Flying killer robots used to be a nightmarish sci-fi fantasy—something that only existed in James Cameron movies or Michael Crichton novels. These days, not so much. Not only is drone warfare close to two decades old, but innovations to this lethal technology are being developed all the time.
Case in point: New Scientist magazine has unearthed a U.S. Air Force contract that shows the government is using reconnaissance and surveillance drones equipped with facial recognition to aid in special operations missions. While the magazine notes that those smaller drones aren’t typically armed (unlike, say, their big siblings, the Predator and the Reaper), they clearly present dizzying new possibilities for America’s most shadowy and deadly cadres.
The Air Force’s provider is a Seattle-based firm, RealNetworks, which sells a platform dubbed Secure Accurate Facial Recognition, or SAFR. The government paid $729,056 for SAFR, which will be deployed “on an autonomous sUAS for special ops, ISR, and other expeditionary use-cases,” according to the contract. While not a ton is known about how the U.S. is using this technology or how long it’s been using it, one thing is certain: it’s creeping people out.
“Big huge NOPE to everything here,” tweeted Jake Wiener, a lawyer with the digital privacy organization EPIC, in response to the news.
Another critic, Nicholas Davis, of the University of Technology Sydney, told Newsweek: “There are innumerable ethical implications, from the way such devices might redistribute power or threaten groups within a society, to the ways in which they threaten established international humanitarian law in conflict zones.”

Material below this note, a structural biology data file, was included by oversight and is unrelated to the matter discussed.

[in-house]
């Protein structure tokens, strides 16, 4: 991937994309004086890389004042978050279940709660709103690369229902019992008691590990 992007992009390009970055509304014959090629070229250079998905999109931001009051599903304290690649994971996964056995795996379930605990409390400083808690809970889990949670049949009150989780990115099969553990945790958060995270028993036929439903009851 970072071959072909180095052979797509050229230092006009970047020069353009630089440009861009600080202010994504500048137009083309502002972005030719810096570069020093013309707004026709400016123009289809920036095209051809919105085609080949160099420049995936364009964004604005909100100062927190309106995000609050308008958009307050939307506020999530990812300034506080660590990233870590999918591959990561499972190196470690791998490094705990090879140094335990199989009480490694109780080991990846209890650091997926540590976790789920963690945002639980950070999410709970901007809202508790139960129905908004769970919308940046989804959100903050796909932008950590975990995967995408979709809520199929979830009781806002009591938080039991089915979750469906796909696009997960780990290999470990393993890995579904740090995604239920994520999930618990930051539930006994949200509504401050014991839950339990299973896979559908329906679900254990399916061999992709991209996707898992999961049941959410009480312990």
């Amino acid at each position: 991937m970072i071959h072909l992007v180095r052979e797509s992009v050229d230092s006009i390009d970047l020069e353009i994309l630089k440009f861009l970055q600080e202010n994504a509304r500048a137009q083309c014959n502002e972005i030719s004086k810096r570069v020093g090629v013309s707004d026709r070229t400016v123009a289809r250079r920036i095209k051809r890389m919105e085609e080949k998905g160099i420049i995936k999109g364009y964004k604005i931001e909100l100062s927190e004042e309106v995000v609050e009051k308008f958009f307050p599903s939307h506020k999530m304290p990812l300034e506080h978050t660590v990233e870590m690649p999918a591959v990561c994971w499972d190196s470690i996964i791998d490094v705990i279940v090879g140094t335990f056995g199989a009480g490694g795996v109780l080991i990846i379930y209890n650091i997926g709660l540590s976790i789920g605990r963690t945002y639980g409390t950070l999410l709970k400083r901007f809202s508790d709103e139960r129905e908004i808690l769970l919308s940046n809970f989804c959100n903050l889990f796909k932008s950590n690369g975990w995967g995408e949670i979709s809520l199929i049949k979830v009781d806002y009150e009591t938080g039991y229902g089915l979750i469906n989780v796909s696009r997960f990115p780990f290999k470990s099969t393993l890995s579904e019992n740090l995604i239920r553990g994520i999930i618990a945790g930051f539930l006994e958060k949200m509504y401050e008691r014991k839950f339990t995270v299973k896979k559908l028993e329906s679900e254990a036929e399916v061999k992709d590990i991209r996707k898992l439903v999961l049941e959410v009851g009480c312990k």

Skeptics have noted the disturbing nature of this particular integration. Special operations units are well known for their clandestine and lethal activities (read: assassinations). As such, the deployment of an AI-powered airborne robot affixed with face recording tech means America’s goon squads now have a terrifyingly powerful tool to carry out their dark deeds. Motherboard notes that such drones could easily be used for “intelligence and target acquisition,” meaning that anybody being trailed by these little contraptions is probably in deep shit.
The scariest thing about this development, frankly, is that it’s clearly only the beginning of the race to make drones faster, smarter, more sophisticated and, potentially, more lethal. From the Navy’s planned drone swarm warfare to the surge in drone use in the Russo-Ukrainian war, to the specter of flying robots that could come equipped with chemical or biological payloads, get ready for your worst sci-fi nightmares to come true.